Azure Event Grid binding spec

Detailed documentation on the Azure Event Grid binding component

See this for Azure Event Grid documentation.

Setup Dapr component

apiVersion: dapr.io/v1alpha1
kind: Component
metadata:
  name: <name>
spec:
  type: bindings.azure.eventgrid
  metadata:
  # Required Input Binding Metadata
  - name: tenantId
    value: "[AzureTenantId]"
  - name: subscriptionId
    value: "[AzureSubscriptionId]"
  - name: clientId
    value: "[ClientId]"
  - name: clientSecret
    value: "[ClientSecret]"
  - name: subscriberEndpoint
    value: "[SubscriberEndpoint]"    
  - name: handshakePort
    value: [HandshakePort]
  - name: scope
    value: "[Scope]"
  # Optional Input Binding Metadata
  - name: eventSubscriptionName
    value: "[EventSubscriptionName]"
  # Required Output Binding Metadata
  - name: accessKey
    value: "[AccessKey]"
  - name: topicEndpoint
    value: "[TopicEndpoint]

Input Binding Metadata

  • tenantId is the Azure tenant id in which this Event Grid Event Subscription should be created
  • subscriptionId is the Azure subscription id in which this Event Grid Event Subscription should be created
  • clientId is the client id that should be used by the binding to create or update the Event Grid Event Subscription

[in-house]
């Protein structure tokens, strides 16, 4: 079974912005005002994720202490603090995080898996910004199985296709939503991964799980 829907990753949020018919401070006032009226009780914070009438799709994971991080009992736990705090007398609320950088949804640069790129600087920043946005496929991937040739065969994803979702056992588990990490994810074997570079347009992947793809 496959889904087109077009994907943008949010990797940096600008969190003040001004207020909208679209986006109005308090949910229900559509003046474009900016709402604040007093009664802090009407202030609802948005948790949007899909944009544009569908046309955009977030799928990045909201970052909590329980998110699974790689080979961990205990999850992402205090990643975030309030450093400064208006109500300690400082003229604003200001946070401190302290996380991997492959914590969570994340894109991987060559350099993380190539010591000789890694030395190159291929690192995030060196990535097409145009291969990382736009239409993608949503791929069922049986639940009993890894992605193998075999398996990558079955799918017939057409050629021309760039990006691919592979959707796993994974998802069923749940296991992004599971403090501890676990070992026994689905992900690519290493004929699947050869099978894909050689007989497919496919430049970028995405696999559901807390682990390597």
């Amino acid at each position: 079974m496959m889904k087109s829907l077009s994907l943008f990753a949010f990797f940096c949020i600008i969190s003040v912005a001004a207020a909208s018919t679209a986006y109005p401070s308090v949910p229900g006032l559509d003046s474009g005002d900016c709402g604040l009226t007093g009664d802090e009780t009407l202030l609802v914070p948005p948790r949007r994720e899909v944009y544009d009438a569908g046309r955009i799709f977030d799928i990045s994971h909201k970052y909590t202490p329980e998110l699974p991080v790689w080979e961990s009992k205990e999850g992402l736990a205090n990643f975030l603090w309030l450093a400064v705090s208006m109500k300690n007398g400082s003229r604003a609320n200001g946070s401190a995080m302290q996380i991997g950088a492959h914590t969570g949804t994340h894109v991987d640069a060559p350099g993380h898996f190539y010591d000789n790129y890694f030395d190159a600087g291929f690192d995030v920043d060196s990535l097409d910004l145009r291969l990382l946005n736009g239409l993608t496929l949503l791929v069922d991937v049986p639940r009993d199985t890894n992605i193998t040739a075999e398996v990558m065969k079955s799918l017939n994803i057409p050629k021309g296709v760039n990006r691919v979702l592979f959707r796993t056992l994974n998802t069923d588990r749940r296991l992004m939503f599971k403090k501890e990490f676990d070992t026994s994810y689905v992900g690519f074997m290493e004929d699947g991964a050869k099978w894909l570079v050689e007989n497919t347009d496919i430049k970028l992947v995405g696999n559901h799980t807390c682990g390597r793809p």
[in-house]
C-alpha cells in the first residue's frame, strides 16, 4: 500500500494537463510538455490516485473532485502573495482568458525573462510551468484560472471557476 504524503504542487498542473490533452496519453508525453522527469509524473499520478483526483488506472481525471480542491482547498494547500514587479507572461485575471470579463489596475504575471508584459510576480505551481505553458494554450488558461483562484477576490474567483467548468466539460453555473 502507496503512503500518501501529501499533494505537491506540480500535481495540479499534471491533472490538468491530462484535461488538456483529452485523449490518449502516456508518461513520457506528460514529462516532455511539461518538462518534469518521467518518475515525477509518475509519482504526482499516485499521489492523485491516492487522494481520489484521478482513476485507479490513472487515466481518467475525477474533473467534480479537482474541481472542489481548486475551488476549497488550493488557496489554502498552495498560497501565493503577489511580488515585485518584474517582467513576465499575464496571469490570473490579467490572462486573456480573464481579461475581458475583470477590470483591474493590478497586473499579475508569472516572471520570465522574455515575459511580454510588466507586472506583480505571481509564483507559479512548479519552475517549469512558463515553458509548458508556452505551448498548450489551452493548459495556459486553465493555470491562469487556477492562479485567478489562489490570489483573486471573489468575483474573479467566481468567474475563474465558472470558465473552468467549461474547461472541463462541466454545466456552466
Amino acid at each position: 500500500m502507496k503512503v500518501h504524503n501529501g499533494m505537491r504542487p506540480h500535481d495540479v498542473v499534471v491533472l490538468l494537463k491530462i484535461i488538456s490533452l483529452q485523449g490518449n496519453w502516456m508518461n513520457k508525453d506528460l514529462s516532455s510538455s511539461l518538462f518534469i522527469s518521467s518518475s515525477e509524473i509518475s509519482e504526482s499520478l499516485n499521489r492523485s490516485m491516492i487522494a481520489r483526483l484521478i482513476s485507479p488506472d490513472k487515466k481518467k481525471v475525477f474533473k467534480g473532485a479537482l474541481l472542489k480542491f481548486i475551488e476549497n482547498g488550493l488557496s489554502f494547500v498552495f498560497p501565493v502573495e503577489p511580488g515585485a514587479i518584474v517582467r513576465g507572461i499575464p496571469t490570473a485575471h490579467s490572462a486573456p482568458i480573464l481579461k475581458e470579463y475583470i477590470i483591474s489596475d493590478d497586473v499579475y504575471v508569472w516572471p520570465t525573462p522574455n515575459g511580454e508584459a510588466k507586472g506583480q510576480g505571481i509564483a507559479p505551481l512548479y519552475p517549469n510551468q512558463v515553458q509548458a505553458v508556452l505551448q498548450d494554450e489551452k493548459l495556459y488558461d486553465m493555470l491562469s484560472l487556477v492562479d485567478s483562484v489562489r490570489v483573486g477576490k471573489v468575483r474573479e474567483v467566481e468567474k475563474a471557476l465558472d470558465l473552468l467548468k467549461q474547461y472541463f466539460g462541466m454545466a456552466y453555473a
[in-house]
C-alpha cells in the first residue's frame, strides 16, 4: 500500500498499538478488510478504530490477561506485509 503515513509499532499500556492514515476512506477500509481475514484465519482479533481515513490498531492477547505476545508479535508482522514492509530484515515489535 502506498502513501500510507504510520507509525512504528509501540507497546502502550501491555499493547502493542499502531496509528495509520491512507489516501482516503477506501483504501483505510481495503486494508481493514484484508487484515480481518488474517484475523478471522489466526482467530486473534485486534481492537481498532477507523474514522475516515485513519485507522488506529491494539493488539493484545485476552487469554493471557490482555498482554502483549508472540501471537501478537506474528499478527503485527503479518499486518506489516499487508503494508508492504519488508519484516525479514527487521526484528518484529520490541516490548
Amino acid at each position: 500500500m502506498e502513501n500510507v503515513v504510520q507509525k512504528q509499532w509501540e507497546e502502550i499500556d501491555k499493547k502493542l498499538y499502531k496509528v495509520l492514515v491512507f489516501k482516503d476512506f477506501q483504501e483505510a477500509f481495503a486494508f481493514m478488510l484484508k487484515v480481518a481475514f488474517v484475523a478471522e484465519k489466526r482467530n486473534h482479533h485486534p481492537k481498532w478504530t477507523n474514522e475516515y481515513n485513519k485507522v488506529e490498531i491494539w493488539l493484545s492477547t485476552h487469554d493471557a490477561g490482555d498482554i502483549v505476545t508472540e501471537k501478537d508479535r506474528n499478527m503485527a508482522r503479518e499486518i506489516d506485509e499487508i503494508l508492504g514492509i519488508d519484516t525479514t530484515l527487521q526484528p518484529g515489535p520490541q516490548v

• clientSecret is the client secret that should be used by the binding to create or update the Event Grid Event Subscription
  • subscriberEndpoint is the https (required) endpoint in which Event Grid will handshake and send Cloud Events. If you aren’t re-writing URLs on ingress, it should be in the form of: https://[YOUR HOSTNAME]/api/events If testing on your local machine, you can use something like ngrok to create a public endpoint.
  • handshakePort is the container port that the input binding will listen on for handshakes and events
  • scope is the identifier of the resource to which the event subscription needs to be created or updated. The scope can be a subscription, or a resource group, or a top level resource belonging to a resource provider namespace, or an Event Grid topic. For example: